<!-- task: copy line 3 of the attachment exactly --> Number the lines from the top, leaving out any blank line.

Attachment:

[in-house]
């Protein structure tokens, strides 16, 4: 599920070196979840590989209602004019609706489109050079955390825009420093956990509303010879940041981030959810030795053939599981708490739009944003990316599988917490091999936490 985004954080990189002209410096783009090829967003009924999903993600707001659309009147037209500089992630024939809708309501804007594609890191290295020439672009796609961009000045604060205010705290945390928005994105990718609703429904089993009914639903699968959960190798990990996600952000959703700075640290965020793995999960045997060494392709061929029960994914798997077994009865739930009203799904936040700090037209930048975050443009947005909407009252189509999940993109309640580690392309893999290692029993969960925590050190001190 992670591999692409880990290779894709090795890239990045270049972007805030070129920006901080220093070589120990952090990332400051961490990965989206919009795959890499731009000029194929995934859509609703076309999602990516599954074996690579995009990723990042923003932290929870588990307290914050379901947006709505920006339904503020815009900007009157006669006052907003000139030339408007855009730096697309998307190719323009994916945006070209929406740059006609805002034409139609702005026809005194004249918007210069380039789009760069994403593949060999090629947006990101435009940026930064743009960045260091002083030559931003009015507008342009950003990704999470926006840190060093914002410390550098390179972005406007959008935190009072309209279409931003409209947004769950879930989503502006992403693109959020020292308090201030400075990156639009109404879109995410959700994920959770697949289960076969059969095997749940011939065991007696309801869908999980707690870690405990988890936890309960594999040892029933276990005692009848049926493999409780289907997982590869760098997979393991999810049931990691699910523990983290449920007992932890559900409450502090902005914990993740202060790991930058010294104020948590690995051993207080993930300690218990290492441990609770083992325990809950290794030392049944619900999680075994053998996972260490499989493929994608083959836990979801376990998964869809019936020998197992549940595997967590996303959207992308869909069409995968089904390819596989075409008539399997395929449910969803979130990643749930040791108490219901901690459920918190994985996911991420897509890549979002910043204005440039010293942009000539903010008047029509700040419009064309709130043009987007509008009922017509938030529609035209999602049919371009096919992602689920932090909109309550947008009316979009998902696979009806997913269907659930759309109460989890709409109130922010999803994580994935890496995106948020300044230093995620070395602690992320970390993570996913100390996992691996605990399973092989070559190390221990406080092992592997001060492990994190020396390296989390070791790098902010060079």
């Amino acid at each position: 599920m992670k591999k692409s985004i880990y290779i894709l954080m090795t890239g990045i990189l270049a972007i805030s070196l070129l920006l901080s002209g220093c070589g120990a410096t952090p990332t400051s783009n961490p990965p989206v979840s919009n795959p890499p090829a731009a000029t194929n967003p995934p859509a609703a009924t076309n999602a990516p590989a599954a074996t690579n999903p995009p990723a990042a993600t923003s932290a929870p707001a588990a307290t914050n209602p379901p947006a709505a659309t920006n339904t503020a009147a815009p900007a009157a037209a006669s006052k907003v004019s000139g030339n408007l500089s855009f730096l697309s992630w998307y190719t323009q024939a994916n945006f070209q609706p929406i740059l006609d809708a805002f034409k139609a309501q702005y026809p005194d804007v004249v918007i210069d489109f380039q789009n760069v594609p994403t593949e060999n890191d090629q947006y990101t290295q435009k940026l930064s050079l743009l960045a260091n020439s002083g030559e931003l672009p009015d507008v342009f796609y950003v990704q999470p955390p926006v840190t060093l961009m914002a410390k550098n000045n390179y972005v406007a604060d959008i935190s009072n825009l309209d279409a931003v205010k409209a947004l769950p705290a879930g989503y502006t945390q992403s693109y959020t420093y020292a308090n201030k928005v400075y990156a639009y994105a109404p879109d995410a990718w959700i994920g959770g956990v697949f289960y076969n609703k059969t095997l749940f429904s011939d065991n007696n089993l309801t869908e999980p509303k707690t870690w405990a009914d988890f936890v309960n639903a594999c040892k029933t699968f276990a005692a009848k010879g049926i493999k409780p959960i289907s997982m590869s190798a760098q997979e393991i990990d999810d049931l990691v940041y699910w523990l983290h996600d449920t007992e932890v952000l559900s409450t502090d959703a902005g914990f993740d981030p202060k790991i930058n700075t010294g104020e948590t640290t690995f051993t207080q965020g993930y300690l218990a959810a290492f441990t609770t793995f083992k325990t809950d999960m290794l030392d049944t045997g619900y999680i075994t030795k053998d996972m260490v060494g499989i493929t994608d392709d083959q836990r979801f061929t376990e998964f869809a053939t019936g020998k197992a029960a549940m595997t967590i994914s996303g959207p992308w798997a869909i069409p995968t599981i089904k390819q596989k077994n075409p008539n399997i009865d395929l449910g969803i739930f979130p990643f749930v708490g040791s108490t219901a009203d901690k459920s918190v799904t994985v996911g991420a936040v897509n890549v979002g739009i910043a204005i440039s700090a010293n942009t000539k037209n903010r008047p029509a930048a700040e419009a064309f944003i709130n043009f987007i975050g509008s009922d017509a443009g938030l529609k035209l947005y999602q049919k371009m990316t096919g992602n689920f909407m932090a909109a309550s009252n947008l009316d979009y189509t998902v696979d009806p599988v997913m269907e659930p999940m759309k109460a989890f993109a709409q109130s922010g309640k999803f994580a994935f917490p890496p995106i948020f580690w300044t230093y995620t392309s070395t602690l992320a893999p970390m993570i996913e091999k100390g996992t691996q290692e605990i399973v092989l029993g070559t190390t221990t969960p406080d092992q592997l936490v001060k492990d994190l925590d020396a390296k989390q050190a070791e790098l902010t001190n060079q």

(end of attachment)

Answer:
């Amino acid at each position: 599920m992670k591999k692409s985004i880990y290779i894709l954080m090795t890239g990045i990189l270049a972007i805030s070196l070129l920006l901080s002209g220093c070589g120990a410096t952090p990332t400051s783009n961490p990965p989206v979840s919009n795959p890499p090829a731009a000029t194929n967003p995934p859509a609703a009924t076309n999602a990516p590989a599954a074996t690579n999903p995009p990723a990042a993600t923003s932290a929870p707001a588990a307290t914050n209602p379901p947006a709505a659309t920006n339904t503020a009147a815009p900007a009157a037209a006669s006052k907003v004019s000139g030339n408007l500089s855009f730096l697309s992630w998307y190719t323009q024939a994916n945006f070209q609706p929406i740059l006609d809708a805002f034409k139609a309501q702005y026809p005194d804007v004249v918007i210069d489109f380039q789009n760069v594609p994403t593949e060999n890191d090629q947006y990101t290295q435009k940026l930064s050079l743009l960045a260091n020439s002083g030559e931003l672009p009015d507008v342009f796609y950003v990704q999470p955390p926006v840190t060093l961009m914002a410390k550098n000045n390179y972005v406007a604060d959008i935190s009072n825009l309209d279409a931003v205010k409209a947004l769950p705290a879930g989503y502006t945390q992403s693109y959020t420093y020292a308090n201030k928005v400075y990156a639009y994105a109404p879109d995410a990718w959700i994920g959770g956990v697949f289960y076969n609703k059969t095997l749940f429904s011939d065991n007696n089993l309801t869908e999980p509303k707690t870690w405990a009914d988890f936890v309960n639903a594999c040892k029933t699968f276990a005692a009848k010879g049926i493999k409780p959960i289907s997982m590869s190798a760098q997979e393991i990990d999810d049931l990691v940041y699910w523990l983290h996600d449920t007992e932890v952000l559900s409450t502090d959703a902005g914990f993740d981030p202060k790991i930058n700075t010294g104020e948590t640290t690995f051993t207080q965020g993930y300690l218990a959810a290492f441990t609770t793995f083992k325990t809950d999960m290794l030392d049944t045997g619900y999680i075994t030795k053998d996972m260490v060494g499989i493929t994608d392709d083959q836990r979801f061929t376990e998964f869809a053939t019936g020998k197992a029960a549940m595997t967590i994914s996303g959207p992308w798997a869909i069409p995968t599981i089904k390819q596989k077994n075409p008539n399997i009865d395929l449910g969803i739930f979130p990643f749930v708490g040791s108490t219901a009203d901690k459920s918190v799904t994985v996911g991420a936040v897509n890549v979002g739009i910043a204005i440039s700090a010293n942009t000539k037209n903010r008047p029509a930048a700040e419009a064309f944003i709130n043009f987007i975050g509008s009922d017509a443009g938030l529609k035209l947005y999602q049919k371009m990316t096919g992602n689920f909407m932090a909109a309550s009252n947008l009316d979009y189509t998902v696979d009806p599988v997913m269907e659930p999940m759309k109460a989890f993109a709409q109130s922010g309640k999803f994580a994935f917490p890496p995106i948020f580690w300044t230093y995620t392309s070395t602690l992320a893999p970390m993570i996913e091999k100390g996992t691996q290692e605990i399973v092989l029993g070559t190390t221990t969960p406080d092992q592997l936490v001060k492990d994190l925590d020396a390296k989390q050190a070791e790098l902010t001190n060079q």